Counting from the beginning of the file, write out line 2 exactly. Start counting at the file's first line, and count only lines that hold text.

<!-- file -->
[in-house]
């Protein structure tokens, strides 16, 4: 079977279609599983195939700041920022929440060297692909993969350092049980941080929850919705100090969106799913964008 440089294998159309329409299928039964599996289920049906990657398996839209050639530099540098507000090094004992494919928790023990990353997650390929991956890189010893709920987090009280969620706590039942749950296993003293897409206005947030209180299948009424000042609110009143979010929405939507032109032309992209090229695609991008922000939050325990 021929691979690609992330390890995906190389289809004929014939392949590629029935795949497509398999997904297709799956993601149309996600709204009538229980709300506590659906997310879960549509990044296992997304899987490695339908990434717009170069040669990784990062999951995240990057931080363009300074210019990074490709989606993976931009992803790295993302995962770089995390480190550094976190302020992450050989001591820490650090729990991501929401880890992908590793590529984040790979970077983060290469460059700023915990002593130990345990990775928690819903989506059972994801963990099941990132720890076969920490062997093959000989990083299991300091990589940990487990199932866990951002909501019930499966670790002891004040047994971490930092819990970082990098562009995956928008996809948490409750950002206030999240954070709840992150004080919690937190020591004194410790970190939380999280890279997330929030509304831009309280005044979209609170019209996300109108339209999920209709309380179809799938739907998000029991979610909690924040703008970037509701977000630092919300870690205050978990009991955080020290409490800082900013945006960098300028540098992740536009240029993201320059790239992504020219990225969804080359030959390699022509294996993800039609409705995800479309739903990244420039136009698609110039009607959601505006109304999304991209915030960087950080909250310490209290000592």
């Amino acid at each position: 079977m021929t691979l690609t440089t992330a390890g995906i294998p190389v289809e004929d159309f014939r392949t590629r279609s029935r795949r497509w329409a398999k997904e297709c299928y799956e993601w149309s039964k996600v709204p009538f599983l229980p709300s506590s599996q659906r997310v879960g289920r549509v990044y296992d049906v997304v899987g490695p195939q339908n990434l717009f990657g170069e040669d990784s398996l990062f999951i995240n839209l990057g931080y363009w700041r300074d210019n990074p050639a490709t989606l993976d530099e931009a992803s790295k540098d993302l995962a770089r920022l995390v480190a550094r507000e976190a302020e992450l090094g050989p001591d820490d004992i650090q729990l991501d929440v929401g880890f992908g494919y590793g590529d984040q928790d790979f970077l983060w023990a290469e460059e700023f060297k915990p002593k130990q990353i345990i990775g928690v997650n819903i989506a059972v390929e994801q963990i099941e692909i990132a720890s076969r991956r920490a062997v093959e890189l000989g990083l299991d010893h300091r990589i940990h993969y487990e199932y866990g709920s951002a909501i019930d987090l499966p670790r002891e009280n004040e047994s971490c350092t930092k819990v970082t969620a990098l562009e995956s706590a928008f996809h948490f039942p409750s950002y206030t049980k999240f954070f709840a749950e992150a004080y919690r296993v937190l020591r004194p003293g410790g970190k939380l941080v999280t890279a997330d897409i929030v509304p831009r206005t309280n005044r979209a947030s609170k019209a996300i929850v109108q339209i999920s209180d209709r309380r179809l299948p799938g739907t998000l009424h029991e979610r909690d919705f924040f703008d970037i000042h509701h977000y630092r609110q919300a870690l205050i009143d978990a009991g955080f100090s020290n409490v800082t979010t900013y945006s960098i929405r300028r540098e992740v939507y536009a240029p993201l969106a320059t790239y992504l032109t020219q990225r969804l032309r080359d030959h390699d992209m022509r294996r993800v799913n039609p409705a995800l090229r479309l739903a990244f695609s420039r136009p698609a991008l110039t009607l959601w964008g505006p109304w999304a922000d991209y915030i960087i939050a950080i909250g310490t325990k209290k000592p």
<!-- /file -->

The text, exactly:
């Protein structure tokens, strides 16, 4: 079977279609599983195939700041920022929440060297692909993969350092049980941080929850919705100090969106799913964008 440089294998159309329409299928039964599996289920049906990657398996839209050639530099540098507000090094004992494919928790023990990353997650390929991956890189010893709920987090009280969620706590039942749950296993003293897409206005947030209180299948009424000042609110009143979010929405939507032109032309992209090229695609991008922000939050325990 021929691979690609992330390890995906190389289809004929014939392949590629029935795949497509398999997904297709799956993601149309996600709204009538229980709300506590659906997310879960549509990044296992997304899987490695339908990434717009170069040669990784990062999951995240990057931080363009300074210019990074490709989606993976931009992803790295993302995962770089995390480190550094976190302020992450050989001591820490650090729990991501929401880890992908590793590529984040790979970077983060290469460059700023915990002593130990345990990775928690819903989506059972994801963990099941990132720890076969920490062997093959000989990083299991300091990589940990487990199932866990951002909501019930499966670790002891004040047994971490930092819990970082990098562009995956928008996809948490409750950002206030999240954070709840992150004080919690937190020591004194410790970190939380999280890279997330929030509304831009309280005044979209609170019209996300109108339209999920209709309380179809799938739907998000029991979610909690924040703008970037509701977000630092919300870690205050978990009991955080020290409490800082900013945006960098300028540098992740536009240029993201320059790239992504020219990225969804080359030959390699022509294996993800039609409705995800479309739903990244420039136009698609110039009607959601505006109304999304991209915030960087950080909250310490209290000592």